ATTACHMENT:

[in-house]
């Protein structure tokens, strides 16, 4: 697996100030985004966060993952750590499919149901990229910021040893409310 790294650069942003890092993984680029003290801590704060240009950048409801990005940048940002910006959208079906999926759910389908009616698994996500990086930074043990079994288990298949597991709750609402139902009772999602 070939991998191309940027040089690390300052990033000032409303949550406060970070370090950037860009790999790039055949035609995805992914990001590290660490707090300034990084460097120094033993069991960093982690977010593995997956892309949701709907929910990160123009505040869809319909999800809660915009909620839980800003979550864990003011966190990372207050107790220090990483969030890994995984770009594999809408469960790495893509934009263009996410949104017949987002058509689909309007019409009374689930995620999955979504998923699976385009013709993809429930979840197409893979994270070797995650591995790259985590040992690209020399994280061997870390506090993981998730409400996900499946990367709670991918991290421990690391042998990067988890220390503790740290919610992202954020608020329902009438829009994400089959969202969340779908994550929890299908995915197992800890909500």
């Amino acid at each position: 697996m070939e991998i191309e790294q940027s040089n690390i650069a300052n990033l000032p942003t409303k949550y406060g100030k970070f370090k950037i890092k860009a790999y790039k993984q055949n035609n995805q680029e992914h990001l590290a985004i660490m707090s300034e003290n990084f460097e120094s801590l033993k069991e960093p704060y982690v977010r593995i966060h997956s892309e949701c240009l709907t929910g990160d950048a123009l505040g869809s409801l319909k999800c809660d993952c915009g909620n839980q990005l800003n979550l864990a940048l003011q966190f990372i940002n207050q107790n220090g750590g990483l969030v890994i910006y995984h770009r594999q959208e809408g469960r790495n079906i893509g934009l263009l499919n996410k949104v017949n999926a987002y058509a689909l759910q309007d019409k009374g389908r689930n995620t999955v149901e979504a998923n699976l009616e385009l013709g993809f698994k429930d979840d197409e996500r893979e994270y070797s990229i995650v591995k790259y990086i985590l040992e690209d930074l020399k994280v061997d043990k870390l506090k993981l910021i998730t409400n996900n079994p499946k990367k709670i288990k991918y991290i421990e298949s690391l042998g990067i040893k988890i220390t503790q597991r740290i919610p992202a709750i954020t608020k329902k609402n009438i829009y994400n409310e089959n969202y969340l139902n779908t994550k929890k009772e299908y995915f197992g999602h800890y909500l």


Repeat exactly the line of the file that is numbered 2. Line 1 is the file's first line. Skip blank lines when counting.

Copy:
């Protein structure tokens, strides 16, 4: 697996100030985004966060993952750590499919149901990229910021040893409310 790294650069942003890092993984680029003290801590704060240009950048409801990005940048940002910006959208079906999926759910389908009616698994996500990086930074043990079994288990298949597991709750609402139902009772999602 070939991998191309940027040089690390300052990033000032409303949550406060970070370090950037860009790999790039055949035609995805992914990001590290660490707090300034990084460097120094033993069991960093982690977010593995997956892309949701709907929910990160123009505040869809319909999800809660915009909620839980800003979550864990003011966190990372207050107790220090990483969030890994995984770009594999809408469960790495893509934009263009996410949104017949987002058509689909309007019409009374689930995620999955979504998923699976385009013709993809429930979840197409893979994270070797995650591995790259985590040992690209020399994280061997870390506090993981998730409400996900499946990367709670991918991290421990690391042998990067988890220390503790740290919610992202954020608020329902009438829009994400089959969202969340779908994550929890299908995915197992800890909500």